Joker

Didja hear the one about Travis Bickle and Rupert Pupkin walking into a bar and ordering a “Scorsese”?  The bartender casually reaches underneath the counter, raises his shotgun and gives ’em both a shot!

In director Todd Phillips’ take on DC Comics mastervillain the Joker, Joaquin Phoenix takes the white-skinned, green-haired Clown Prince we know down the dead-end alley and reshuffles the deck until the Knave of Aces sheds his skin as a distressed, uninvited comedian upstart and develops into the Monarch of Maniacs (one of his many aliases).

Unable to cope in an uncivil world where gangster etiquette is the lay of the land, Arthur Fleck is on medication and on a completely different plain to the extent that he cannot decipher whether he exists or not.

Created by Bob Kane and Bill Finger as the criminally insane prankster to foil Batman, the Joker’s true identity is something of a mystery. As a “No Name Maddox,” this common thief accidentally falls into a vat of disfiguring chemicals that turns him into a pale reflection of the crazy world at large. But the comics villain is only part of the equation in Joker.

It’s been confirmed over time that the original inspiration for the Joker came from the silent film The Man Who Laughs, about a child that is mutilated, slit from ear-to-ear in an eternal grin to provide the world with more freaks! Phillips’ Joker uses a yellow and green flavored spectrum to seek the answers as to how he came about in the proto-Gotham City of dark nights.

Arthur Fleck is ignored, nearly invisible except for an incessant cackling laugh – explained here as the result of a neurological condition akin to Tourettes, producing uncontrollable laughter at inappropriate times. Fleck spends his time caring for an ailing mother who once worked for Thomas Wayne, the millionaire corporatist now running for mayor of Gotham. She still sees Wayne as a compassionate employer but media coverage suggests otherwise when he makes insensitive comments like, “Those of us who’ve made something of ourselves look at those who haven’t as clowns!” Arthur takes such off-the-cuff remarks personal. His aspiration for success is to appear on a late-night show hosted by Murray Franklin (played by Robert De Niro, reprising Jerry Lewis’ role in The King of Comedy). When Franklin airs one of Fleck’s stand-up performances – on par to rival Neil Hamburger for sheer scatological relevance – he comments, “Check out THIS joker!”

Those two comments carry profound consequences, culminating in developing Arthur’s anarchistic response.

Throughout the film, subtle pop culture references cement the foundation for producing the harlequin of hate: Graffiti in Arthur’s apartment building depicts Reid Fleming: World’s Toughest Milkman! who single-handedly slugs his way through life! Frank Sinatra’s (mob-connections aside) “That’s Life” (a Warner Bros./Reprise release) serves as something of a theme song for Fleck, and when you recognize that Sinatra is depicted in grease-paint on an earlier album sleeve, titled Sinatra Sings For Only the Lonely, the title alone recalls Taxi Driver‘s Travis Bickle, identified as “God’s lonely man”!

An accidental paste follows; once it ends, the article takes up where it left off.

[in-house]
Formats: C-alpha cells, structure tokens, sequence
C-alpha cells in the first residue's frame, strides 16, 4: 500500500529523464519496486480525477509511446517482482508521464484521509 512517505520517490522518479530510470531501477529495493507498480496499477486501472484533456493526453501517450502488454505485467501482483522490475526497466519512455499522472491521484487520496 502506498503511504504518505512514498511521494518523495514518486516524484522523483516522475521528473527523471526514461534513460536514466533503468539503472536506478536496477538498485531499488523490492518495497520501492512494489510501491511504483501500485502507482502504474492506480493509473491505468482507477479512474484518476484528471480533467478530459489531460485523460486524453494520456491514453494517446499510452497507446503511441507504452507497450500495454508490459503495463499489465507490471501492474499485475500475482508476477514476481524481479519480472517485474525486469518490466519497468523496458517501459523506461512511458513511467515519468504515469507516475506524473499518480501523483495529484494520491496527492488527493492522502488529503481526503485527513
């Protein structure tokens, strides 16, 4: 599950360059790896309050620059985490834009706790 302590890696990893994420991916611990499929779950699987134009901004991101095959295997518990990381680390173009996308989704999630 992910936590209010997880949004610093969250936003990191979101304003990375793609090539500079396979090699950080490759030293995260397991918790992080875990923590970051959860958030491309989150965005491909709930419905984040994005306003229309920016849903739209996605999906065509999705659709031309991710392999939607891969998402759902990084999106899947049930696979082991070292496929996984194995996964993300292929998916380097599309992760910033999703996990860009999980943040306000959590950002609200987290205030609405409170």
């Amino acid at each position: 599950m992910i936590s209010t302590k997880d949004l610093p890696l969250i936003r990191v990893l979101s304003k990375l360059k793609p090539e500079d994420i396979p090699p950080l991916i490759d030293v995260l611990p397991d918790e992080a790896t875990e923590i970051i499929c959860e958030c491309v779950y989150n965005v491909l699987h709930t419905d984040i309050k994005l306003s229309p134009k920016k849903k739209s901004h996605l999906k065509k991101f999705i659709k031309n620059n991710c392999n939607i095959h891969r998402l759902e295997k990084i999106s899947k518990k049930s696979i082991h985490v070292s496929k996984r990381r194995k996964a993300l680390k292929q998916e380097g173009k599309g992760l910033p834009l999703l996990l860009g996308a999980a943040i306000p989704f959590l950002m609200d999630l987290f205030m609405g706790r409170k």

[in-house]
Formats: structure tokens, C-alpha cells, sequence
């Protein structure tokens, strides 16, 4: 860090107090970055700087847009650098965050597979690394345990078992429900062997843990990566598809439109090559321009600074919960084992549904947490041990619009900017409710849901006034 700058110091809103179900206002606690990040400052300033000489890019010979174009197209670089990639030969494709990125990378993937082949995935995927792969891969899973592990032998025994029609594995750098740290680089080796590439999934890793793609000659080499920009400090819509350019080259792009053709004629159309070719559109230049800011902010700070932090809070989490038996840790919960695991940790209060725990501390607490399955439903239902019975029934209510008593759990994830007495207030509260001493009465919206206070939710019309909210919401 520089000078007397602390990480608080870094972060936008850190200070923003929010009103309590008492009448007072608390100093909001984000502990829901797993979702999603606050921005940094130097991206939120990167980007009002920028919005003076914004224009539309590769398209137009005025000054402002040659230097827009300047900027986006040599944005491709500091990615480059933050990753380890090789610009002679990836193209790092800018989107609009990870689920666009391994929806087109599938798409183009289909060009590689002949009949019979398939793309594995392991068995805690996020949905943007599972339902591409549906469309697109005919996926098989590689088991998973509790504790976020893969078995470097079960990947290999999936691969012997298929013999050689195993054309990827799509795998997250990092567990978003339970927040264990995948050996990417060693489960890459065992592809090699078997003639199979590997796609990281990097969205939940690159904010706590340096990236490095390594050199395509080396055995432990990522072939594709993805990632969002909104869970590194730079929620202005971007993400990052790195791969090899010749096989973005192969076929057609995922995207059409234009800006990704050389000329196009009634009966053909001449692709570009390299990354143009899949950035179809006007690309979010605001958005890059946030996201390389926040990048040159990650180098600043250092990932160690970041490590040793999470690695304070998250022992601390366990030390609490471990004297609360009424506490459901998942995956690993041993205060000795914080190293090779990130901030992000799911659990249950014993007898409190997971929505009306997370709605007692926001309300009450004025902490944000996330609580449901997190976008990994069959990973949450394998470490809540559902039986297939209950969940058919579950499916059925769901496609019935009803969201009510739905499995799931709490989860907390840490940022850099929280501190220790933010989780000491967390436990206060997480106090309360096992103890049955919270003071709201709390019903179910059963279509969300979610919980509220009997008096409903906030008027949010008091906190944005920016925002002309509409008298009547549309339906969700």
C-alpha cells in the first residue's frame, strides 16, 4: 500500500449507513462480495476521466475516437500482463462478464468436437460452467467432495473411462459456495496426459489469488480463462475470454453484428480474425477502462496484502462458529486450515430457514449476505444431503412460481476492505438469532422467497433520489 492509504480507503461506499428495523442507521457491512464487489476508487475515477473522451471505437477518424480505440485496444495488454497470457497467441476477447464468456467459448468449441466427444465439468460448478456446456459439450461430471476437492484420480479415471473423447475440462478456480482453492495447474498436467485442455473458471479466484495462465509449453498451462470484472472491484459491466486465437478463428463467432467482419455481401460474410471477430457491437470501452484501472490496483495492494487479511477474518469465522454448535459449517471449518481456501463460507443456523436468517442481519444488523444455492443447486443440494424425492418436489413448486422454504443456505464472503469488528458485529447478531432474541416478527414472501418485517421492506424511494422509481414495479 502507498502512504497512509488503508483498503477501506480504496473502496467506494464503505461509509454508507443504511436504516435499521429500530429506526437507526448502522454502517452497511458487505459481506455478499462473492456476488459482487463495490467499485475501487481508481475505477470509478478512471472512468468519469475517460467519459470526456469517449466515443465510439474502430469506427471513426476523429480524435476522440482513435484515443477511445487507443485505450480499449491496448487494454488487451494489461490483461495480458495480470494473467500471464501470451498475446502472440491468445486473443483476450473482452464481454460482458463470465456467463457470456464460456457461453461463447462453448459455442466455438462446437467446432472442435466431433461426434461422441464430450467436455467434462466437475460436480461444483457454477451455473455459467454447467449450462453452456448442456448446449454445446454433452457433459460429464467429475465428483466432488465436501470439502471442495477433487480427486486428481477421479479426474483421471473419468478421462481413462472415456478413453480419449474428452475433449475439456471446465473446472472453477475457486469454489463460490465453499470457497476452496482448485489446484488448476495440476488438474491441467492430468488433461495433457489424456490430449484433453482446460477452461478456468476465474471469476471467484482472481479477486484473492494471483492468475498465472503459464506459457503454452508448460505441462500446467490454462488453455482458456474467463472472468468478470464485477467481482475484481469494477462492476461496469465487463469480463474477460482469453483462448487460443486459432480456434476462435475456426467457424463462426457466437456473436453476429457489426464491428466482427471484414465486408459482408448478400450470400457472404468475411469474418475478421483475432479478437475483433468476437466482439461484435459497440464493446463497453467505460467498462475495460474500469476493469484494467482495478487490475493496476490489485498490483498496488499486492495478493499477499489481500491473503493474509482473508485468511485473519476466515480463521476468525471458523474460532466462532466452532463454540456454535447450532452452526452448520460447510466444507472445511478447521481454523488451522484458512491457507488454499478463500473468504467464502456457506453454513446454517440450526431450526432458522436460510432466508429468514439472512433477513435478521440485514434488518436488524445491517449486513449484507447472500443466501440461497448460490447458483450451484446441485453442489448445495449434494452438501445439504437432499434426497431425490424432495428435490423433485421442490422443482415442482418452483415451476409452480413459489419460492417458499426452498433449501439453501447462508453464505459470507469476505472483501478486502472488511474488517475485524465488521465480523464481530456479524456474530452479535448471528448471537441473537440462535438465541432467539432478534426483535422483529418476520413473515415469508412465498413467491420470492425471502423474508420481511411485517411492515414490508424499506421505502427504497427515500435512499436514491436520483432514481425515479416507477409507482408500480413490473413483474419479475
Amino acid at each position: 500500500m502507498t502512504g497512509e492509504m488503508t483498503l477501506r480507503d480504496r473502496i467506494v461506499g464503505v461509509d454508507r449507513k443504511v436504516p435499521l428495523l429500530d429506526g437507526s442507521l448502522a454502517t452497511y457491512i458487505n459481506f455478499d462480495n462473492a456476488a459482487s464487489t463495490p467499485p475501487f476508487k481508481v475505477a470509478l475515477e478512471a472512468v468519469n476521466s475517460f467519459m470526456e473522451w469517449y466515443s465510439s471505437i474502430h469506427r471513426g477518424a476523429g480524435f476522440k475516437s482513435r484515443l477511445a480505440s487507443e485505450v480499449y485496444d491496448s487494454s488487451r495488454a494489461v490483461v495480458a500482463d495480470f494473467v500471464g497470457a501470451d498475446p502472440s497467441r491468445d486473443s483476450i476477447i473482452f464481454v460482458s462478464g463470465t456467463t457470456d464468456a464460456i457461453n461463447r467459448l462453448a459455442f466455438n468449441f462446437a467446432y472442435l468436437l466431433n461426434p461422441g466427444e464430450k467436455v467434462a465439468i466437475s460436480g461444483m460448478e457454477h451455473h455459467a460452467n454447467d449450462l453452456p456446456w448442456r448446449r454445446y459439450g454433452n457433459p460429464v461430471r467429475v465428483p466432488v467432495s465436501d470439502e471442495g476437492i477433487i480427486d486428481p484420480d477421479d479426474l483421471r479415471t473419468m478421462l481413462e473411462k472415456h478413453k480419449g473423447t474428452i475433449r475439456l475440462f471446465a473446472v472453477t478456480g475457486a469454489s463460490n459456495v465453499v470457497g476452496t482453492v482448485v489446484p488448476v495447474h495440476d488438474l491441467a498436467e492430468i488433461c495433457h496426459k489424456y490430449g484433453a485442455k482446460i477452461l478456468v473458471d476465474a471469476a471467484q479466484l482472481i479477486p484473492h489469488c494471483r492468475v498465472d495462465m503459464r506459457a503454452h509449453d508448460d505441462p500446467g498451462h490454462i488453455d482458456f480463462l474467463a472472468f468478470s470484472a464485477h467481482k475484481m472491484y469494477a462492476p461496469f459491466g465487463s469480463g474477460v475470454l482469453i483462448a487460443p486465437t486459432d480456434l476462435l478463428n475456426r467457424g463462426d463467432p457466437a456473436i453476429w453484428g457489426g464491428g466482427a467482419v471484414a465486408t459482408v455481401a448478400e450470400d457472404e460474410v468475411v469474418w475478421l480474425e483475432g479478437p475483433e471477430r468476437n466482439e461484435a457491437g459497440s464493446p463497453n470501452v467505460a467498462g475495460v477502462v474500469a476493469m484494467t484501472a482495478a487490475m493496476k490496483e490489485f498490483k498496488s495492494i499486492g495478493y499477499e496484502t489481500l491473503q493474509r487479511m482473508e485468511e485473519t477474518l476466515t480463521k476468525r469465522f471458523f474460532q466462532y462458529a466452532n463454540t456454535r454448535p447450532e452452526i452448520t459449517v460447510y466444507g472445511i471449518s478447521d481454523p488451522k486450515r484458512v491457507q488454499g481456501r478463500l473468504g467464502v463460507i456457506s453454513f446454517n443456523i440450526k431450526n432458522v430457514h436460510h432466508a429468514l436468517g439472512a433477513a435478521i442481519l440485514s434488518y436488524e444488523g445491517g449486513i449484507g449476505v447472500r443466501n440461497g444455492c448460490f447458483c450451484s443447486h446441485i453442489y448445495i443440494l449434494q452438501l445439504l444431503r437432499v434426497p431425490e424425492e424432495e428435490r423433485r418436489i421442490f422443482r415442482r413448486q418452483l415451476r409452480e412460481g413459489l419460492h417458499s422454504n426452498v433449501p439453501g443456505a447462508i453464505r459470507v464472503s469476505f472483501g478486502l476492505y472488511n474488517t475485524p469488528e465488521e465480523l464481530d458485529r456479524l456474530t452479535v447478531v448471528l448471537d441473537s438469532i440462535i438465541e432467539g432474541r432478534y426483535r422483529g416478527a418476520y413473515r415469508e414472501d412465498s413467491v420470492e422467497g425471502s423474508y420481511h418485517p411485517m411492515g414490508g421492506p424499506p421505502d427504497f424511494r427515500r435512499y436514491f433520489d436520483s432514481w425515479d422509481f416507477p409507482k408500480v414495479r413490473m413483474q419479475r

But all this pomp and purgatory aside, Joker is an homage to the Warner Bros. crime films in the purest sense.

During the early years for talkies, Warner Bros. survived the Depression with its gangster films. Cagney as a middle-class kid lured by gangsters into petty robbery in Public EnemyLittle Caesar, with its classic line, “Mother of mercy, is this the end of Rico?” positioning the gangster as the cornerstone of an inhospitable world. Those films were criticized immensely for their sentimentalized portrayal of crime with its unrestrained, immediate violent solutions. Still today, Joker got its undue criticism even before its release!

Both in the comics and the movies, the street kid, shunned and mistreated, turns to robbery but advances to murder. When Caesar Romero became the first version seen in 22 episodes of the ’60s TV series, there was no precedent, so he winged it – relying on his background as a dancer combined with his menacing (though suave) leading man looks, bringing them to bear on Harpo Marx antics. It worked for then. Future interpretations threw down the gauntlet to make the character more of a terroristic loner, a madman. Hell, Heath Ledger locked himself in a motel room for 43 days to capture his psychopathic slant. A bit of all that has found its way into Joaquin Phoenix’s Joker performance. Resentful, vengeful and obsessive, prone to elaborate hallucinations – no one yet sees the world as he sees it, and the only one who will is a 10-year-old boy sliding down banister poles and fascinated by magic tricks!

No discussion of this film is valid without noting that Phoenix fuels the movie from start to finish with a reverberating psychotic tenacity, creating the impression of some broad-stroke apocalypse to come. His lunatic-proud Arthur takes center frame as the sorrowful, cursed, transformative comedian responds with violence to assert his presence.

His behavior is essential stylized gangster deviance straddling the insider and outsider realm, where people who wield power are the ones he sees as dangerous! As a throwback to the golden age of Warner Bros., Joker is as much about the current social malaise that swirls like quicksand at our feet, pulling us toward the fracture of dismissed relationships and a reality that does not seem all that real.

[R]